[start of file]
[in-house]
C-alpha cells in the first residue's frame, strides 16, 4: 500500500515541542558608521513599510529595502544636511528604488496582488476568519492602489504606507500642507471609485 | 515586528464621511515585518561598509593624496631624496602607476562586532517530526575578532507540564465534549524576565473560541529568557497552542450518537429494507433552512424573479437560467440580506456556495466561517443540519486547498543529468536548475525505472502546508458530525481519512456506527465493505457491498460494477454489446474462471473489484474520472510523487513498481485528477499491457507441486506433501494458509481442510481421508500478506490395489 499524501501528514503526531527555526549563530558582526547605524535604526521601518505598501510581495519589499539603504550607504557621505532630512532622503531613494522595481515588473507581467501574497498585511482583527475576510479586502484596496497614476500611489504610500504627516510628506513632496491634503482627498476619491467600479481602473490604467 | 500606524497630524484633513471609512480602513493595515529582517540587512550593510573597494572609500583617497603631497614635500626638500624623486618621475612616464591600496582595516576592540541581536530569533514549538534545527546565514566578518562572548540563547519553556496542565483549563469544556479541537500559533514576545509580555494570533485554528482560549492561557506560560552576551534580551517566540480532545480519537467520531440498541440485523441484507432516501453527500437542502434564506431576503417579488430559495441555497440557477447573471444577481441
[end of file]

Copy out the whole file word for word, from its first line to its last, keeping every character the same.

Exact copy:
[in-house]
C-alpha cells in the first residue's frame, strides 16, 4: 500500500515541542558608521513599510529595502544636511528604488496582488476568519492602489504606507500642507471609485 | 515586528464621511515585518561598509593624496631624496602607476562586532517530526575578532507540564465534549524576565473560541529568557497552542450518537429494507433552512424573479437560467440580506456556495466561517443540519486547498543529468536548475525505472502546508458530525481519512456506527465493505457491498460494477454489446474462471473489484474520472510523487513498481485528477499491457507441486506433501494458509481442510481421508500478506490395489 499524501501528514503526531527555526549563530558582526547605524535604526521601518505598501510581495519589499539603504550607504557621505532630512532622503531613494522595481515588473507581467501574497498585511482583527475576510479586502484596496497614476500611489504610500504627516510628506513632496491634503482627498476619491467600479481602473490604467 | 500606524497630524484633513471609512480602513493595515529582517540587512550593510573597494572609500583617497603631497614635500626638500624623486618621475612616464591600496582595516576592540541581536530569533514549538534545527546565514566578518562572548540563547519553556496542565483549563469544556479541537500559533514576545509580555494570533485554528482560549492561557506560560552576551534580551517566540480532545480519537467520531440498541440485523441484507432516501453527500437542502434564506431576503417579488430559495441555497440557477447573471444577481441